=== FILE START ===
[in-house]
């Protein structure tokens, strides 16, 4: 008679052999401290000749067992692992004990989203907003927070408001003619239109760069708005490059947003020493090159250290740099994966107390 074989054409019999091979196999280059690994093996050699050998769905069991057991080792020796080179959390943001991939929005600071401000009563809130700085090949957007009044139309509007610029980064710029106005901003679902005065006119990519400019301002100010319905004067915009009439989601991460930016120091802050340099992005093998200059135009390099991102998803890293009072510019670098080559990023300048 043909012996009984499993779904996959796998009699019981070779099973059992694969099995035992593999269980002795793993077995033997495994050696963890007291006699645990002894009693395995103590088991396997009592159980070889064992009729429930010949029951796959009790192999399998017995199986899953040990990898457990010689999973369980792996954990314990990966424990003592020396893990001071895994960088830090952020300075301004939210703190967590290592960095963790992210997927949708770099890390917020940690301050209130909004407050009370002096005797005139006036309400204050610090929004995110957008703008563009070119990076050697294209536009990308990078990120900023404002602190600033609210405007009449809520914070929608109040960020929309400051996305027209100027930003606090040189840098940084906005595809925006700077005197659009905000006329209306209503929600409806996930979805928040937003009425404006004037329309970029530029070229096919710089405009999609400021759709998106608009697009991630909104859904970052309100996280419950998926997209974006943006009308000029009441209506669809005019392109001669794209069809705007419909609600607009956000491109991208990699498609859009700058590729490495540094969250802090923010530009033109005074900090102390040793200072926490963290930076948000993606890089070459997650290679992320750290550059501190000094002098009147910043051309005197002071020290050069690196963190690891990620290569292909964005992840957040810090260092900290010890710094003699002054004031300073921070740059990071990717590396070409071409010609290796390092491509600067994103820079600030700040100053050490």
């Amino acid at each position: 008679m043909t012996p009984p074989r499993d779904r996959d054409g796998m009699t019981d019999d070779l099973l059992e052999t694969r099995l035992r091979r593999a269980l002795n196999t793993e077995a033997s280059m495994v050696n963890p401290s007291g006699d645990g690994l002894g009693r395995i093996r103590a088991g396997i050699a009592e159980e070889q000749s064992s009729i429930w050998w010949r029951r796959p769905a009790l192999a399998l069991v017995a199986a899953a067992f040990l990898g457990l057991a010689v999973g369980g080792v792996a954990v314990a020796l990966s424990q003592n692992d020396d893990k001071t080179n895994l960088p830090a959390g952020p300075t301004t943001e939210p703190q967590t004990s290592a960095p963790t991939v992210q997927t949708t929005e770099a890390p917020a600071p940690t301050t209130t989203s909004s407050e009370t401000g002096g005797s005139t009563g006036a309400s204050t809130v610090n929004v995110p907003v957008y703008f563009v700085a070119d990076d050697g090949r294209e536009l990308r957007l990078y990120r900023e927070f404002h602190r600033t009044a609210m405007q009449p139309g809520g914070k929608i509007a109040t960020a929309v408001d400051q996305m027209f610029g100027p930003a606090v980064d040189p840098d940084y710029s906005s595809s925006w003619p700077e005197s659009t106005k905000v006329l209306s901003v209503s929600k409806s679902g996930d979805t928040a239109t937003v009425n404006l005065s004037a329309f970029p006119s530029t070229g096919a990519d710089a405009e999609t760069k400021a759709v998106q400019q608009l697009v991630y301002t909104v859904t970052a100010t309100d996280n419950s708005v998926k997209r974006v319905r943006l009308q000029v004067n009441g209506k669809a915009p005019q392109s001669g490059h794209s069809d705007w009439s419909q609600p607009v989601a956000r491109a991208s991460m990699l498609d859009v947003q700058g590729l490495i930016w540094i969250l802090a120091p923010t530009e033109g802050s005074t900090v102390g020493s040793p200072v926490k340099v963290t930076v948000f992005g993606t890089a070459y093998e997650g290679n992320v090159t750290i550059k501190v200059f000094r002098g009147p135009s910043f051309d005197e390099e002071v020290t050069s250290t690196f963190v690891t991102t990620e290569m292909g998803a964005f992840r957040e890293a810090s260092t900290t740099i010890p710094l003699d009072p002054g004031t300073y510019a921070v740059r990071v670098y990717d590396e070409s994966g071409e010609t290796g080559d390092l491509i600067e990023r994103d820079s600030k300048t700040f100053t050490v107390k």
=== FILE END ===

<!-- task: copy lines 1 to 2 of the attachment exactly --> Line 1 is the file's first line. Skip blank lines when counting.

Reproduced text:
[in-house]
């Protein structure tokens, strides 16, 4: 008679052999401290000749067992692992004990989203907003927070408001003619239109760069708005490059947003020493090159250290740099994966107390 074989054409019999091979196999280059690994093996050699050998769905069991057991080792020796080179959390943001991939929005600071401000009563809130700085090949957007009044139309509007610029980064710029106005901003679902005065006119990519400019301002100010319905004067915009009439989601991460930016120091802050340099992005093998200059135009390099991102998803890293009072510019670098080559990023300048 043909012996009984499993779904996959796998009699019981070779099973059992694969099995035992593999269980002795793993077995033997495994050696963890007291006699645990002894009693395995103590088991396997009592159980070889064992009729429930010949029951796959009790192999399998017995199986899953040990990898457990010689999973369980792996954990314990990966424990003592020396893990001071895994960088830090952020300075301004939210703190967590290592960095963790992210997927949708770099890390917020940690301050209130909004407050009370002096005797005139006036309400204050610090929004995110957008703008563009070119990076050697294209536009990308990078990120900023404002602190600033609210405007009449809520914070929608109040960020929309400051996305027209100027930003606090040189840098940084906005595809925006700077005197659009905000006329209306209503929600409806996930979805928040937003009425404006004037329309970029530029070229096919710089405009999609400021759709998106608009697009991630909104859904970052309100996280419950998926997209974006943006009308000029009441209506669809005019392109001669794209069809705007419909609600607009956000491109991208990699498609859009700058590729490495540094969250802090923010530009033109005074900090102390040793200072926490963290930076948000993606890089070459997650290679992320750290550059501190000094002098009147910043051309005197002071020290050069690196963190690891990620290569292909964005992840957040810090260092900290010890710094003699002054004031300073921070740059990071990717590396070409071409010609290796390092491509600067994103820079600030700040100053050490």